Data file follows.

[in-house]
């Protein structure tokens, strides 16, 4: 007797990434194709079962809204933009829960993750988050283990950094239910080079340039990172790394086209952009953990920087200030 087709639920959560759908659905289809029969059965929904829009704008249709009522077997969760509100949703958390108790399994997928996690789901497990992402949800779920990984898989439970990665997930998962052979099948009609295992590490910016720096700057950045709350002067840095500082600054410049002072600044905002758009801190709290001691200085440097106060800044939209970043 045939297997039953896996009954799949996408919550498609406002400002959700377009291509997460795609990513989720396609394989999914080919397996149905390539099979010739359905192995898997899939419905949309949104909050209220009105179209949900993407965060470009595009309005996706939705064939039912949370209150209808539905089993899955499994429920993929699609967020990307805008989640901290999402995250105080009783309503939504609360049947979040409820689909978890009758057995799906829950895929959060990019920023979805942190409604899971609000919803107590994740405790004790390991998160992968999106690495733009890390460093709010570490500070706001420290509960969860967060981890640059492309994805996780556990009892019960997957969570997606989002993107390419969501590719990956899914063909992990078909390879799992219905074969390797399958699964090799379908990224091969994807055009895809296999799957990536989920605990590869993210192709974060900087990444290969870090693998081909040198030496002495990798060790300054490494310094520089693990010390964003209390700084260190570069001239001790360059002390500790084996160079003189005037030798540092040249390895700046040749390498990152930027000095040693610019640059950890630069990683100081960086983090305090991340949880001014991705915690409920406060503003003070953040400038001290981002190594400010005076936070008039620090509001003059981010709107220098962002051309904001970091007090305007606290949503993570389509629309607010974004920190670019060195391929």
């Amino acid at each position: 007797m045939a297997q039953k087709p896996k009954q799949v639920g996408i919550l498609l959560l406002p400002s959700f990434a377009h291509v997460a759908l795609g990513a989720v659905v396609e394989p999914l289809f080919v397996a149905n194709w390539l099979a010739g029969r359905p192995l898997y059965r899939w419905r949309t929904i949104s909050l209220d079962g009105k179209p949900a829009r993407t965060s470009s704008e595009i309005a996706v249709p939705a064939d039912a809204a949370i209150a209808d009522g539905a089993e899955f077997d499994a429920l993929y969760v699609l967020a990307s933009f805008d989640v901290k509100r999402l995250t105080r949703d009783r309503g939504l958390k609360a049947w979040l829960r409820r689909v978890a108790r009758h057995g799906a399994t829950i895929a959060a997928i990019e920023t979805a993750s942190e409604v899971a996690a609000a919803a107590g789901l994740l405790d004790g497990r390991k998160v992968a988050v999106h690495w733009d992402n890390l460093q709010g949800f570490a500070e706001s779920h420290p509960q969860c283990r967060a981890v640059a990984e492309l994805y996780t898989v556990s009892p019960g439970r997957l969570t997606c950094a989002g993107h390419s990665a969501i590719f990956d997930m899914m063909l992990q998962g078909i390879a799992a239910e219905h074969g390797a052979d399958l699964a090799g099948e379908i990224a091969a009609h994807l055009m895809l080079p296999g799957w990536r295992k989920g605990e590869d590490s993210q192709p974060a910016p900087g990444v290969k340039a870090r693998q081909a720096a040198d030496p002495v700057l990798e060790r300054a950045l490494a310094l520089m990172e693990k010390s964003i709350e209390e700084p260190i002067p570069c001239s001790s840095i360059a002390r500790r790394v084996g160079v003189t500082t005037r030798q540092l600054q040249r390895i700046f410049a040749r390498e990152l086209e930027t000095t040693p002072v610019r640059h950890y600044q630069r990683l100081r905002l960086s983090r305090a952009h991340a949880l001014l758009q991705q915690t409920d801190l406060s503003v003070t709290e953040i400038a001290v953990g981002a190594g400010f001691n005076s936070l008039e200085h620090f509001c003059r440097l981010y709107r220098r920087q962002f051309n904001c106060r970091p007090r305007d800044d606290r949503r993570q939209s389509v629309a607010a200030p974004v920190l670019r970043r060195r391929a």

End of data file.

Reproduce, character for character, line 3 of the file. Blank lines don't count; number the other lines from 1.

């Amino acid at each position: 007797m045939a297997q039953k087709p896996k009954q799949v639920g996408i919550l498609l959560l406002p400002s959700f990434a377009h291509v997460a759908l795609g990513a989720v659905v396609e394989p999914l289809f080919v397996a149905n194709w390539l099979a010739g029969r359905p192995l898997y059965r899939w419905r949309t929904i949104s909050l209220d079962g009105k179209p949900a829009r993407t965060s470009s704008e595009i309005a996706v249709p939705a064939d039912a809204a949370i209150a209808d009522g539905a089993e899955f077997d499994a429920l993929y969760v699609l967020a990307s933009f805008d989640v901290k509100r999402l995250t105080r949703d009783r309503g939504l958390k609360a049947w979040l829960r409820r689909v978890a108790r009758h057995g799906a399994t829950i895929a959060a997928i990019e920023t979805a993750s942190e409604v899971a996690a609000a919803a107590g789901l994740l405790d004790g497990r390991k998160v992968a988050v999106h690495w733009d992402n890390l460093q709010g949800f570490a500070e706001s779920h420290p509960q969860c283990r967060a981890v640059a990984e492309l994805y996780t898989v556990s009892p019960g439970r997957l969570t997606c950094a989002g993107h390419s990665a969501i590719f990956d997930m899914m063909l992990q998962g078909i390879a799992a239910e219905h074969g390797a052979d399958l699964a090799g099948e379908i990224a091969a009609h994807l055009m895809l080079p296999g799957w990536r295992k989920g605990e590869d590490s993210q192709p974060a910016p900087g990444v290969k340039a870090r693998q081909a720096a040198d030496p002495v700057l990798e060790r300054a950045l490494a310094l520089m990172e693990k010390s964003i709350e209390e700084p260190i002067p570069c001239s001790s840095i360059a002390r500790r790394v084996g160079v003189t500082t005037r030798q540092l600054q040249r390895i700046f410049a040749r390498e990152l086209e930027t000095t040693p002072v610019r640059h950890y600044q630069r990683l100081r905002l960086s983090r305090a952009h991340a949880l001014l758009q991705q915690t409920d801190l406060s503003v003070t709290e953040i400038a001290v953990g981002a190594g400010f001691n005076s936070l008039e200085h620090f509001c003059r440097l981010y709107r220098r920087q962002f051309n904001c106060r970091p007090r305007d800044d606290r949503r993570q939209s389509v629309a607010a200030p974004v920190l670019r970043r060195r391929a």